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Scary, Fanged Cannibal Lancetfish Washes Up Alive

Visitors to Jennette's Pier in Nags Head, North Carolina, were shocked last week when an evil-looking fanged fish washed up alive on the shore.

The monstrous fish has been identified as a long-snouted lancetfish (Alepisaurus ferox), a nocturnal predator that's rarely seen near shore. The fish are known not only by their large fangs and tall dorsal fin, but also by their habit of eating their own species.

Because it's a relatively uncommon fish that inhabits the open ocean, little is known about its life cycle. In adolescence, lancetfish are hermaphrodites (having both male and female sex organs), though there's no evidence of adult hermaphrodites. [See Photos of Lancetfish and other Freaky-Looking Fish]

Image: Lancetfish
The long-snouted lancetfish has large fangs and a tall dorsal fin. NOAA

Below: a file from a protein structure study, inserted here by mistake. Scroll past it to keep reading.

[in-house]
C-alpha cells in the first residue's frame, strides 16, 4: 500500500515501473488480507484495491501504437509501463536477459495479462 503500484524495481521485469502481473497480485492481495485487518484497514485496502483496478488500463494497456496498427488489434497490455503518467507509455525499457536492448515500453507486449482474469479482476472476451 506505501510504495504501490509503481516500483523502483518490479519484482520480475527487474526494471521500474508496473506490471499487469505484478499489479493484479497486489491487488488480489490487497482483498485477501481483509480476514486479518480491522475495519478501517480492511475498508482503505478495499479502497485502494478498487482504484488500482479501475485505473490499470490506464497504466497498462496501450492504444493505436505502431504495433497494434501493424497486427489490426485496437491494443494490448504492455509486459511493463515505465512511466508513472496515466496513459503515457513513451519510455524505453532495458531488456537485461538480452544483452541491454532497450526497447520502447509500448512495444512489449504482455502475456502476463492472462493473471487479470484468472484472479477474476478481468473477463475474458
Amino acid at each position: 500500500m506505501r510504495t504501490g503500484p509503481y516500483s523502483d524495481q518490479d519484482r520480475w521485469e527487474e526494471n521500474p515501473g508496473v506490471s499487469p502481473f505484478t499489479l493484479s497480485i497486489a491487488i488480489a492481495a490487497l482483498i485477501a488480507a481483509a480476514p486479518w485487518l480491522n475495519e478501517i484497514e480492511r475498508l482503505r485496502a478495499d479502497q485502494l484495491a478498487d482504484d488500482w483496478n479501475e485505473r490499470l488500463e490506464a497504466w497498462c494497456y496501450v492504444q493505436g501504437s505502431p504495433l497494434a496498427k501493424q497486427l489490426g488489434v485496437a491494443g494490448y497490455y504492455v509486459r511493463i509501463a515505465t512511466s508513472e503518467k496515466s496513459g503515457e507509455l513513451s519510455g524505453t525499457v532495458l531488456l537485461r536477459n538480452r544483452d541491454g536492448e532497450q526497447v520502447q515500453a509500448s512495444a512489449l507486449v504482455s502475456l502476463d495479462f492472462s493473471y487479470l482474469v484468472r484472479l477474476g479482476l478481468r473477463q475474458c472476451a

More about the lancetfish from WNCN and WBTV

Lancetfish are also known as handsaw fish, because of their prominent, jagged dorsal fin, which runs almost the entire length of their back. The fish have no scales, and their skin is instead covered with pores.

They can grow to be as long as 6.5 feet (2 meters) in length. Lancetfish generally feed at night, and in addition to dining on other lancetfish, they also eat crustaceans, squid and smaller species of fish.

Lancetfish are in turn preyed upon by seals, sharks and other large fish, including tuna. They're not considered a good fish for human consumption — instead, they're regarded as a "trash" fish that sometimes takes bait intended for more profitable catches.

Scientists speculate that the lancetfish is an ambush predator — it probably uses its big dorsal fin to accelerate in short bursts to overcome prey. The fish are mainly found in open waters in tropical and subtropical oceans but have been known to travel as far north as Greenland and Iceland.

The fish found on North Carolina's coast was released back into the water — but it washed up to shore again, suggesting that there was something wrong with it.

— Marc Lallanilla, LiveScience

This is a condensed version of a report from LiveScience. Read the full report. Follow Marc Lallanilla on Twitter and Google+. Follow LiveScience on Twitter, Facebook and Google+.